I will let historian Jeffrey Littlejohn explain. Here is a taste of his piece at The Conversation:
As a historian and director of the Lynching in Texas project, which has documented more than 600 racial terror lynchings, I receive regular emails from journalists, scholars and activists who want to discuss the history of racial violence.
My conversations with reporters and historians did not prepare me for one of the emails I received last winter. The writer, a Chicago memorabilia dealer, offered to mail me a photo album that included a picture from a Texas lynching.
I responded that I would appreciate the opportunity to review the album and to help identify the victim.
About a week later, I opened the envelope and found five photos, a small cartoon and a key labeled “Teddie’s pictures.”
Each of the photographs was numbered.
The first was a 6-by-5-inch image of what appeared to be burning wood. It proved difficult to decipher. But the description clarified matters.
It read: “Burning of negro in front of old City Hall, Waco, Texas.”
I immediately set out to identify the victim and to discover the story behind “Teddie’s pictures.”
As I did so, I realized that what I was doing would be controversial, if not illegal, had I been a K-12 teacher in Texas.
In fact, I was engaging in the very kind of historical analysis that Texas Gov. Greg Abbott and Republican legislators in Texas want to ban from public schools.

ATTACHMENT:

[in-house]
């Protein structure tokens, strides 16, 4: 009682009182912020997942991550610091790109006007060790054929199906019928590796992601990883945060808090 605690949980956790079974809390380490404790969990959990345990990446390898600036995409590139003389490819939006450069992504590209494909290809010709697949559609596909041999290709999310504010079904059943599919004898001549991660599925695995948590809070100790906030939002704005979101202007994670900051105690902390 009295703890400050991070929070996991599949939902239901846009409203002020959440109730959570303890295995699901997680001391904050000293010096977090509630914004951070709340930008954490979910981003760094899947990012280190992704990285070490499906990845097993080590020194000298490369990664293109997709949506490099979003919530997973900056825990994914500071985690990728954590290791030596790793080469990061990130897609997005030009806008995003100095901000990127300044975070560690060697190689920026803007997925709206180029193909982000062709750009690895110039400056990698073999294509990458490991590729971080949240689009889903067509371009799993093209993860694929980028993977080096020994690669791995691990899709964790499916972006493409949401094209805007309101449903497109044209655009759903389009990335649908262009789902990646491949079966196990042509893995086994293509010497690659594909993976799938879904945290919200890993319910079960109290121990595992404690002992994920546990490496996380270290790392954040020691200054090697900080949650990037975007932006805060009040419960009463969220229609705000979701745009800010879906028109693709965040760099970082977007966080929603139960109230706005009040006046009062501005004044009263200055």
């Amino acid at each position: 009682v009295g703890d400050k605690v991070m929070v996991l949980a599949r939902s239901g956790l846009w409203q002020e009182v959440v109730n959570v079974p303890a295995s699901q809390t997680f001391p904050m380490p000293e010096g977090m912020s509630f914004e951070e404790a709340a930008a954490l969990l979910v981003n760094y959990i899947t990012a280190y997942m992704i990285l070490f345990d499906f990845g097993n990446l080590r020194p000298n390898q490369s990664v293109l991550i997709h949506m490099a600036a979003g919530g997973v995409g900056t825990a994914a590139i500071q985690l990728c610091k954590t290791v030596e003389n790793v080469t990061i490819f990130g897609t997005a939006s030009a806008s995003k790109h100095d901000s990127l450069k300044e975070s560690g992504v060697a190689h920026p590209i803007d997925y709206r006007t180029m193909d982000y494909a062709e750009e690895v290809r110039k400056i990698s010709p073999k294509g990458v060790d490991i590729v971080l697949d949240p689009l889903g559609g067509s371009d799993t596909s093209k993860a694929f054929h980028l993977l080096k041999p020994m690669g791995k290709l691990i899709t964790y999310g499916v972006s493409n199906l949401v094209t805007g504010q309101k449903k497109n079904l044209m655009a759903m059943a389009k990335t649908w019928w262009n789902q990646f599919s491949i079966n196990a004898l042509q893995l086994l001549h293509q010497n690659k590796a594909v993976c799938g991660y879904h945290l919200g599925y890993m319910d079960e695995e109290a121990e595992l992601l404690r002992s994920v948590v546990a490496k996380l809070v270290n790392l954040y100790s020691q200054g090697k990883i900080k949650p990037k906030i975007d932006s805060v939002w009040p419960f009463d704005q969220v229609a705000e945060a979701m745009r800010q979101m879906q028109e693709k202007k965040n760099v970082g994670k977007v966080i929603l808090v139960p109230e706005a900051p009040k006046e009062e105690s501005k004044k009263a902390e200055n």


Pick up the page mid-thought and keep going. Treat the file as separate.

In 2021, for example, Texas Republicans enacted Senate Bill 3 to prohibit K-12 educators from teaching that “slavery and racism are anything other than deviations from … the authentic founding principles of the United States, which include liberty and equality.”
In other words, this official state interpretation holds that slavery, racism and racism’s deadly manifestation, lynching, did not serve as systemic forces that shaped Texas history but were instead aberrations without any fundamental meaning for Texans – or even beyond the state.
Teddie’s photo album, which also included pictures of Teddie and her husband doing normal, everyday things like riding donkeys and going to wedding anniversary dinners, presented a direct challenge to this interpretation.
Indeed, my research soon revealed that the pictures belonged to Mary “Teddie” Kemp, a white woman from Pennsylvania who moved with her husband, Gene Kemp, to Waco, Texas, in 1922.
Read the rest here.
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